Culture and humanities in the maturing digital era

Introductory talk at the 10th Winter School of the Estonian Graduate School of Culture Studies and Arts

This winter school is generally about the ‘digital condition’ and the role of arts and culture within it. To discuss this, we need first to consider culture. There are, of course, tens of different definitions of culture, but if we see culture as a very heterogeneous system of meanings that evolves and changes through communication between people and between different subsystems, then of course, the digital condition changes, and has changed, everything.

What digital materiality and mediation mean for culture is often conflicting and full of paradoxes. However, we must start from somewhere:

  • Firstly, it is simply about the affordance of storing data (that is, potentially meaningful material).
  • Then, it is about interlinking those meaningful units, which may change their relationships. This is what is happening in contemporary cultural databases, where changing metadata schemas and algorithms are facilitating the changes in these relationships. However, paradoxically, there’s also a risk of fixing those relationships, of making them permanent and channelling them – as digital links fix only a select few of the relationships, potentially reducing the degrees of interpretative freedom, diminishing the relative openness and casualness of meaning that is associated with analogue cultures.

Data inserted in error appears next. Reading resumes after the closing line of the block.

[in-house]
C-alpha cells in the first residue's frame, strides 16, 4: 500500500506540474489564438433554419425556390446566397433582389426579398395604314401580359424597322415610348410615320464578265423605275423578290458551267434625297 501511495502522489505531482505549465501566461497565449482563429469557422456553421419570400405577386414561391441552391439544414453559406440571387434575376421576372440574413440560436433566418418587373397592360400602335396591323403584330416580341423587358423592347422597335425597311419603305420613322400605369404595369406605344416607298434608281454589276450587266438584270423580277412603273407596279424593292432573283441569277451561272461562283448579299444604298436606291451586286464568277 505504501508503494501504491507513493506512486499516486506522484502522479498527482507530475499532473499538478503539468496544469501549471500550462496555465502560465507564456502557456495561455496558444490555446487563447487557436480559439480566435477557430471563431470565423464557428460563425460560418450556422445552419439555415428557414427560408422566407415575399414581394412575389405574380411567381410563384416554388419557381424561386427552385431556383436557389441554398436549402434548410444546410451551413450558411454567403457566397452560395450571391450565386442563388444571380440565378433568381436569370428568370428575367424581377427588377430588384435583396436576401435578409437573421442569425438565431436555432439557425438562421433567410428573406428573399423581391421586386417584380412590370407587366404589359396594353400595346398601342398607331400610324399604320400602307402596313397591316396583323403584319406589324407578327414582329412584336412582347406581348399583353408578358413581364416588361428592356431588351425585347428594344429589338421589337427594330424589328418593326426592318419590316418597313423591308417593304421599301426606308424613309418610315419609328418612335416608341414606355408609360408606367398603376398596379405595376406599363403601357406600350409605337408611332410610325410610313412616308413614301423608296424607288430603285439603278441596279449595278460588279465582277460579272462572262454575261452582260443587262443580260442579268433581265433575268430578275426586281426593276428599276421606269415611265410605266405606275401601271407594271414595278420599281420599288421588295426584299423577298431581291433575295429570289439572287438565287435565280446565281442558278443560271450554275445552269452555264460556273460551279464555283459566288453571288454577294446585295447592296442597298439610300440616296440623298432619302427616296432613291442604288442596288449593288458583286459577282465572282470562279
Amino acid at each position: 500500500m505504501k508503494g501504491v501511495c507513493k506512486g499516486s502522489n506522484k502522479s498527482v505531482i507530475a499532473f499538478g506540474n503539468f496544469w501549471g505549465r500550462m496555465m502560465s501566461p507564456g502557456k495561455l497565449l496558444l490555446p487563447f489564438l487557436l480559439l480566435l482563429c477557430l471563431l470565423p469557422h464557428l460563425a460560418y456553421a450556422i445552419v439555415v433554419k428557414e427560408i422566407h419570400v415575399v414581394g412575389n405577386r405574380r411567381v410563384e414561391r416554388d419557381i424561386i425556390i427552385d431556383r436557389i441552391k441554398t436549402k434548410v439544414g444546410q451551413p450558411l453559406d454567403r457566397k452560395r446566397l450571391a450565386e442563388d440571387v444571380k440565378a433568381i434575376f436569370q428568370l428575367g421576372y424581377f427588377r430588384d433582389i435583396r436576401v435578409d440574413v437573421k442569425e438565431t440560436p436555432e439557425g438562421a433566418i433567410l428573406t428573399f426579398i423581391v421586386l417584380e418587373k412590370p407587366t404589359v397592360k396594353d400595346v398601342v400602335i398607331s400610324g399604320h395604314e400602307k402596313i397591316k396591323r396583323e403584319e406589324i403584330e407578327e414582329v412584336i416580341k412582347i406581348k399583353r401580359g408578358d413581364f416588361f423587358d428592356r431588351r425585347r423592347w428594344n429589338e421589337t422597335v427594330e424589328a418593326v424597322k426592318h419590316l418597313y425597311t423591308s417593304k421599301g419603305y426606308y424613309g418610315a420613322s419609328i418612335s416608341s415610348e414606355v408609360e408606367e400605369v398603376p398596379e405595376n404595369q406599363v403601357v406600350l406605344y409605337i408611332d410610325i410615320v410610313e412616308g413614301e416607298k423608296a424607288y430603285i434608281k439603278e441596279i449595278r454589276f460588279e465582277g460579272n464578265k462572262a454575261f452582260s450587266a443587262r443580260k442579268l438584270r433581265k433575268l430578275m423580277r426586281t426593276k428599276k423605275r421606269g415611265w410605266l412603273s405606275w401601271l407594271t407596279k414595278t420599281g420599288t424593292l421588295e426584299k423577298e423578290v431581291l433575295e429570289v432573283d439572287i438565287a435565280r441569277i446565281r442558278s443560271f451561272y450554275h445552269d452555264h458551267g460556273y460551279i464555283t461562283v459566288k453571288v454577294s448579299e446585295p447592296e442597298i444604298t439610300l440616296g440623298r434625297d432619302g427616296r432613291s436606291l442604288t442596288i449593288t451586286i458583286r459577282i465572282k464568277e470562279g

• However, it is also, of course, about easing communications. Digital networks enable new communication channels between people and cultural subsystems and make it easier for people to access information and meanings.
  • The latter also makes it easier to interconnect meaning systems, to combine cultural forms and epistemic communities and in this way, to create new meanings and forms, new identities and new creative communities.

As said, when making interconnections between a culture’s texts and when (re-)combining the forms and conventions, new ones tend to emerge. So, digitality can also be seen as a process that leads to textual innovation. Examples include:

  • New forms of interactive and networked literature started to emerge in the late 80s when Apple introduced the HyperCard, which motivated new experiments in digital poetry and hypertextual writing.